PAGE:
The two actors discuss working for George Clooney in this depression era football odysseyFor his third directorial effort, producer and star George Clooney is tackling depression era football in this week's Leatherheads. The film stars Clooney as Dodge Connolly, a man attempting to bring his pro-football league to the forefront of America's attention. This fast-paced romantic comedy also stars The Office's John Krasinski as college star quarterback Carter Rutherford and Oscar winning actress Renee Zellweger as hot to trot journalist Lexi Littleton.

We recently caught up with John and Renee for a quick chat about their latest film. They were more than eager to tell us about working with their friend, director, and co-star George Clooney. Here is our conversation:

John, was it challenging for you to find a role that was different from your role on The Office?

John Krasinski: Do you mean, was it tough doing a character in Leatherheads that's different than Jim? Yeah. I'm not a good actor. Good night! No, seriously, this was a lot of fun. I was given an amazing opportunity on the show, which is to play a character that is sometimes funny and sometimes dramatic. I think that's the best gift you can get as an actor. Especially for a first role. It's definitely how people see you. That allowed George to see me as a potential person for this role. Someone that could play a romantic character. And be funny. I always say that The Office is the first place and the only place for me. I definitely owe everything to that show. But, that said, playing this character was a blast. I liked dressing up in actual costumes rather than a shirt and tie every day. Having a haircut for the first time was a big change for me. It really helped my acting I think.

Renee, how did you handle being in this boys' club?

Renee Zellweger: It was terrible, but somebody had to do it! Seriously, I had a great time. Are you kidding me? Those guys are fantastic. Sure, it was a boys' club. It's funny that you say that. It really was. Most of this group worked together for years and years and years. Clooney's had the same friends for over twenty years, at least. So it was really nice to be a part of that big, extended family. I had a great time at work with them. So, who are we kidding?

How was shooting in North Carolina?

John Krasinski: There were a lot of sports fans there. A lot of ribs. We had a blast down there. I've got to say that it's a totally different experience being down in the South. Everybody was extremely kind and really open to having a movie crew come and basically infiltrate their small town. Both South Carolina and North Carolina. It was fun to see a different way of life. I've got to say that the girls are very pretty down there. It was funny. The reason George decided to go down there was because of the baseball stadiums. They looked completely, totally period. You actually feel like you are back when sports were really fun rather than being more of a business. Back then you went there to see your heroes play out on the field rather than the most expensive team playing out on the field.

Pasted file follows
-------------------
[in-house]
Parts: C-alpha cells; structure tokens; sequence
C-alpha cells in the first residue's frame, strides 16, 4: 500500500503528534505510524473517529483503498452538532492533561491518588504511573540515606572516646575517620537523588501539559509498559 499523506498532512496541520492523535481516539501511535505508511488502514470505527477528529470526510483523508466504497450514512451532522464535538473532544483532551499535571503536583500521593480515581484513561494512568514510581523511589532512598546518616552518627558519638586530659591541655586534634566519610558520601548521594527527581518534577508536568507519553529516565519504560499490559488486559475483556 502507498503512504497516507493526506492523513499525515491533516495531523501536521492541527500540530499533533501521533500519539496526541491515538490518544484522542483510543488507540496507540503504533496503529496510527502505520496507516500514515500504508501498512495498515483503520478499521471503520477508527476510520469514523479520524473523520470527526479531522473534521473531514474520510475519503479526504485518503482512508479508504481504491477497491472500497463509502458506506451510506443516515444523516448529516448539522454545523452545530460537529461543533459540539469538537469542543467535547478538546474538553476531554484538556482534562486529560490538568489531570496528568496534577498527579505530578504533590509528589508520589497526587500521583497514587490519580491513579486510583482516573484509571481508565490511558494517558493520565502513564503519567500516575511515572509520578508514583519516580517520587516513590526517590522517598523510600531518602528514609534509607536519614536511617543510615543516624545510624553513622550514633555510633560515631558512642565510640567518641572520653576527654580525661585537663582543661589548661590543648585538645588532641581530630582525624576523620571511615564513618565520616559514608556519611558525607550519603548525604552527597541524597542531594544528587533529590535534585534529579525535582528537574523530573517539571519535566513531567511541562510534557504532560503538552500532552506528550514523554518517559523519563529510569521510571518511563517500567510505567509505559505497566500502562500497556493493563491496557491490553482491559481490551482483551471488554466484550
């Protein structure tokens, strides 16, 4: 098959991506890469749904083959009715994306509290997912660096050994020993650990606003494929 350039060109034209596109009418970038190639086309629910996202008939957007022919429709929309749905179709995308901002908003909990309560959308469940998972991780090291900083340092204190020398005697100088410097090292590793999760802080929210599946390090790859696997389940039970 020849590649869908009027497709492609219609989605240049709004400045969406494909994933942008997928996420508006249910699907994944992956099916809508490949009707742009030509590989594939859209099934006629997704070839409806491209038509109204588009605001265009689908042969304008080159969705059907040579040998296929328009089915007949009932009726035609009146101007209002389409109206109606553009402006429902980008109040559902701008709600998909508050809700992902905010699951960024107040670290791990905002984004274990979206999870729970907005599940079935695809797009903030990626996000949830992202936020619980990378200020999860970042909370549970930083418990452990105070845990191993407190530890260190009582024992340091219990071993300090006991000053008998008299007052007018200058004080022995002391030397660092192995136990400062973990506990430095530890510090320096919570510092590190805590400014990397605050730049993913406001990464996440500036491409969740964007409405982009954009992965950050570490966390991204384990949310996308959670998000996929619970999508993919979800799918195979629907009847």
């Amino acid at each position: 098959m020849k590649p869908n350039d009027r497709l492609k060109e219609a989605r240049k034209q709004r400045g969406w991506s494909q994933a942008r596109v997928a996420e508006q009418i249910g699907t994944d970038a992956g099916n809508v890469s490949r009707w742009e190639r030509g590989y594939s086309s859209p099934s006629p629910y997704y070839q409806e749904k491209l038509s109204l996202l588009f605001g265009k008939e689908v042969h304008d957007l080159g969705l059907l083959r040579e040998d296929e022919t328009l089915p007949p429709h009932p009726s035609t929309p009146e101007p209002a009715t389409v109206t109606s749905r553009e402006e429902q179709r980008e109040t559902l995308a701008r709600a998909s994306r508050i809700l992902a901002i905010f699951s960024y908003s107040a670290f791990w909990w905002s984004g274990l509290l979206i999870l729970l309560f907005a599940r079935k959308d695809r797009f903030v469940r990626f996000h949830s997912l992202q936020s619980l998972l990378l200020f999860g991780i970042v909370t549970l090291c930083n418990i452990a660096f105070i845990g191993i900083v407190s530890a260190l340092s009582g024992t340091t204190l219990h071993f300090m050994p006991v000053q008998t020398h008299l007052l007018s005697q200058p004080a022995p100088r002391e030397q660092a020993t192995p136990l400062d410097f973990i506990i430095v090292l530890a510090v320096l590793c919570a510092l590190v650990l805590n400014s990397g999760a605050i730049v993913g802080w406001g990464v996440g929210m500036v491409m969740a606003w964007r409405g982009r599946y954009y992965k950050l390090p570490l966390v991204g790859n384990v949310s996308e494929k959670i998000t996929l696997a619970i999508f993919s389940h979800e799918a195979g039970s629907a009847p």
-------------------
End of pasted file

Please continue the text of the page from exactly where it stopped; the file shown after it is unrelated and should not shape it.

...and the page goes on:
Renee Zellweger: We had a great time down there. It's sort of like a pre-requisite in that region of the country that you be polite. Everybody that we experienced was so generous. I mean, seriously. In the towns that we ended up in, they were seriously polite. People are just generous and fun. There were warm welcomes everywhere we went. They were truly generous, hospitable hosts. I had a great time. A great five months. Wherever it was that we were running around in that region, wherever we ended up. The food was good, too. Oh, man!

How different was it to work with George Clooney the actor as opposed to George Clooney the director?

John Krasinski: Clooney the actor is way nicer. In both arenas, the similarities are that he's incredibly focused and just so good at what he does. He's very well composed. He's very confident. It was funny watching Clooney the actor being directed by Clooney the director. One of the biggest differences, which he would hate, but I loved, was when he had to do a football scene where he got hit really hard. Then he runs back to the screen to look at it. While he's looking at it, he's praying that it looks good so he doesn't have to do it again. But he did. He had to go back into the throng of it just like all of us.